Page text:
FIG. 3 is a graphic representation of Normalized Resistance plotted on the ordinate verses Temperature (in Kelvin) plotted on the abscissa; said representation comparing the normalized resistance of the fluorinated superconducting YBa2 Cu3 O7 film of the present invention as laser ablated from a multiphase fluorinated target to the normalized resistance of a polycrystalline YBa2 Cu3 O7 film deposited from a single phase non-fluorinated target;
FIG. 4 is a schematic representation of the laser ablation system used in one embodiment of the present invention, said representation illustrating the relative disposition of the major components of the system employed in the fabrication process;
FIG. 5 is a schematic diagram of the laser ablation system used in a second embodiment of the present invention, said representation illustrating a roll-to-roll process in which an elongated roll of substrate material is continuously moved through the deposition region;
FIG. 6 is a schematic representation of the laser ablation system used in a third embodiment of the present invention in which a plurality of target/laser systems are utilized to deposit uniform films of different superconducting material atop large area or irregularly shaped substrates;
FIG. 7 is a graphic representation of Raman Spectroscopy Intensity plotted on the ordinate versus Raman Spectroscopy Frequency plotted on the abscissa for fluorinated YBa2 Cu3 O7 superconducting film deposited on a sapphire-substrate to show the relationship of the a-b axis of the film versus the electric sector of incident and scattered radiation always lie in the basal plane of the unit cells of the superconducting film;
FIG. 8 is a graphic representation of magnetic field dependance of various superconducting films in which the ratio of Jc(H)/Jc(O) is plotted on the ordinate and H is plotted on the abscissa;
FIG. 9 is a bright field TEM cross-sectional microphotograph of an as-deposited epitaxial-like fluorinated YBa2 Cu3 O7 superconducting thin film of the instant invention;
FIG. 10 is a bright field TEM cross-sectional microphotograph of an as-deposited polycrystalline YBa2 Cu3 O7 superconducting film of the prior art and illustrating columnar crystalline growth and grain boundary resistance to high current conduction;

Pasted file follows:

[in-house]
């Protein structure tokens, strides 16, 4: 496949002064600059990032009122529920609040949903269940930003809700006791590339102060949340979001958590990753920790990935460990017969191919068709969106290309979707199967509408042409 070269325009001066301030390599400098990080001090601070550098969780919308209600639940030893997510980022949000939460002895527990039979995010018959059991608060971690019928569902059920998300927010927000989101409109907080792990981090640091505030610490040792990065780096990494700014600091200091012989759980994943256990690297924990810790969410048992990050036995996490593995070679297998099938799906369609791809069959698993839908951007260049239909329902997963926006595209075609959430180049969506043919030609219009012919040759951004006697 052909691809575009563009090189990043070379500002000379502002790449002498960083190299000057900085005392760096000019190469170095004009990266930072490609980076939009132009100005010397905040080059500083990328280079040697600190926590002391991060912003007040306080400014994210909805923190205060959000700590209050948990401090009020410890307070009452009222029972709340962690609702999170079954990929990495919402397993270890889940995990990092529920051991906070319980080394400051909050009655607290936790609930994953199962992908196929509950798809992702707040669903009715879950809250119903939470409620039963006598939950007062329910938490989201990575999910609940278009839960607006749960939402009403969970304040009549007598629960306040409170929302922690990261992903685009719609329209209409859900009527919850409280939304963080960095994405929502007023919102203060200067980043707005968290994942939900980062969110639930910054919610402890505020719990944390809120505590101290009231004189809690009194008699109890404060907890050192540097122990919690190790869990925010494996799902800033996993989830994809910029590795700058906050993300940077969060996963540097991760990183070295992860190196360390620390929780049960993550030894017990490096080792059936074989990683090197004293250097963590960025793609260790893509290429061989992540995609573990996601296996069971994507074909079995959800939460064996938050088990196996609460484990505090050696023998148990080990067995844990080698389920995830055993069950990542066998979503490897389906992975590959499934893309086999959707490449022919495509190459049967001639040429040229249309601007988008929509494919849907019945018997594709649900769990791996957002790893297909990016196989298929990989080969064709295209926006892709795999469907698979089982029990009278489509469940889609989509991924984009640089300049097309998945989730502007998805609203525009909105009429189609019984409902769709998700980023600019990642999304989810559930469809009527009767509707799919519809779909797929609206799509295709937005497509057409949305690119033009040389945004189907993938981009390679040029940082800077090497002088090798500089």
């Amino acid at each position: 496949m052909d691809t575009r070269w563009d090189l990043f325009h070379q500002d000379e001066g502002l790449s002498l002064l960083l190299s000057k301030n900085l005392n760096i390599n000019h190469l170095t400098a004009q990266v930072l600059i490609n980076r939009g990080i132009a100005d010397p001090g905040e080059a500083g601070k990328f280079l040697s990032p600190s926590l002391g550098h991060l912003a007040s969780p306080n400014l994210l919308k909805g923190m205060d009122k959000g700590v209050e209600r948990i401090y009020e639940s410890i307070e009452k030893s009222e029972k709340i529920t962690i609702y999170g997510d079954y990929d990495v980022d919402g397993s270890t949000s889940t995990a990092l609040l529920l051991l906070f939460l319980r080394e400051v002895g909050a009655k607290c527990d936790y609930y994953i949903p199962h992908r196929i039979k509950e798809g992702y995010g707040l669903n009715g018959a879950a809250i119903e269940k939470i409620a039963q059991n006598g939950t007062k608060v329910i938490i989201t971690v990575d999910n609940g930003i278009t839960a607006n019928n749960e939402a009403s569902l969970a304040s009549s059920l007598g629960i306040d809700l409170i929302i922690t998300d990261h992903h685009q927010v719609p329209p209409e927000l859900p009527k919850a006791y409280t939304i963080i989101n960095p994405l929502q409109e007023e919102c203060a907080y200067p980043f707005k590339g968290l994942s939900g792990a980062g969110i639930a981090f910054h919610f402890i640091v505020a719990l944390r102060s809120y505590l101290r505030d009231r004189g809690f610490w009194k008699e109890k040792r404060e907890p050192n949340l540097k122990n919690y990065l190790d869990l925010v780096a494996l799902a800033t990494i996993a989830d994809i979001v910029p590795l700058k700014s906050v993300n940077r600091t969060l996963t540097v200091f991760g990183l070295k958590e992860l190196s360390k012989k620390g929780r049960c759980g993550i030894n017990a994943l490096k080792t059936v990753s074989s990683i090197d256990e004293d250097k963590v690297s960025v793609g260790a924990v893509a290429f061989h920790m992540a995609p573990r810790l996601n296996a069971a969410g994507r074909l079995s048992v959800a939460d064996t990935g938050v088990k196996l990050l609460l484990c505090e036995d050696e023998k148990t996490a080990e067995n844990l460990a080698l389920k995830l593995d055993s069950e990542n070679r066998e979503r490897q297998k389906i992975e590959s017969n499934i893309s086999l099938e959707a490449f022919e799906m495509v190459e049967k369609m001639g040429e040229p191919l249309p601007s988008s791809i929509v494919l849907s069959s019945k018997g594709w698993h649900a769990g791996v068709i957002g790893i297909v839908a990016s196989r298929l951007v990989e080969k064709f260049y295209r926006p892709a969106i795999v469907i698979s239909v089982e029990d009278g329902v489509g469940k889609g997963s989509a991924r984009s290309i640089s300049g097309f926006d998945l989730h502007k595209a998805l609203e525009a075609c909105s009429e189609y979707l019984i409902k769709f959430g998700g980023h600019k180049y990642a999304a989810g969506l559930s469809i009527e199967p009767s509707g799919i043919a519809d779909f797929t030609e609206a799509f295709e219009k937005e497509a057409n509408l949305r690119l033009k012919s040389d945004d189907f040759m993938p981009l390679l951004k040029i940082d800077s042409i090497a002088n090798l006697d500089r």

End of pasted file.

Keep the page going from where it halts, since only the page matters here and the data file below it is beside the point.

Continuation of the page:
FIG. 11 is a bright field TEM cross-sectional microphotograph of an as-deposited polycrystalline YBa2 Cu3 O7 superconducting film of the prior art and illustrating the effect of impurity phases incorporated into the bulk of the depositing film;
FIG. 12 is a bright field SEM microphotograph of the surface morphology of a superconducting film deposited on a 1.8 micron silver layer disposed on a mica base from a nonfluorinated YBaCuO target at 680° C. and 50 mT;
FIG. 13 is a bright field SEM microphotograph of the surface morphology of a fluorinated YBaCuO superconducting film on a 1.8 micron silver layer disposed on a mica base from a fluorinated YBaCuO(F) target at 680° C. and 30 mT;
FIG. 14 is a graphic representation illustrating the relative intensity of scattered x-rays plotted on the ordinate verses degrees two theta plotted on the abscissa; said representation showing the nature of the fluorinated Bi2 Sr2 Ca2 Cu3 Oy material of the second embodiment of the instant invention;
FIG. 15 is a graphic representation of the relative intensity of scattered x-rays plotted on the ordinate verses 360° Φ plotted on the abscissa; said representation showing the nature of the fluorinated Bi2 Sr2 Ca2 Cu3 Oy material of the second embodiment of the instant invention;
FIG. 16 is a graphic representation of the normalized resistance plotted on the ordinate verses temperature plotted on the abscissa for the Bi2 Sr2 Ca2 Cu3 Oy superconducting film of the instant invention;
FIG. 17 is a bright field SEM microphotograph (power X10,000) of the surface morphology of the as-deposited epitaxial-like fluorinated Bi2 Sr2 Ca2 Cu3 Oy superconducting thin film of the second embodiment of the instant invention; and
FIG. 18 is a bright field SEM microphotograph (power X40,000) of the surface morphology of the as-deposited epitaxial-like fluorinated Bi2 Sr2 Ca2 Cu3 Oy superconducting thin film of the second embodiment of the instant invention.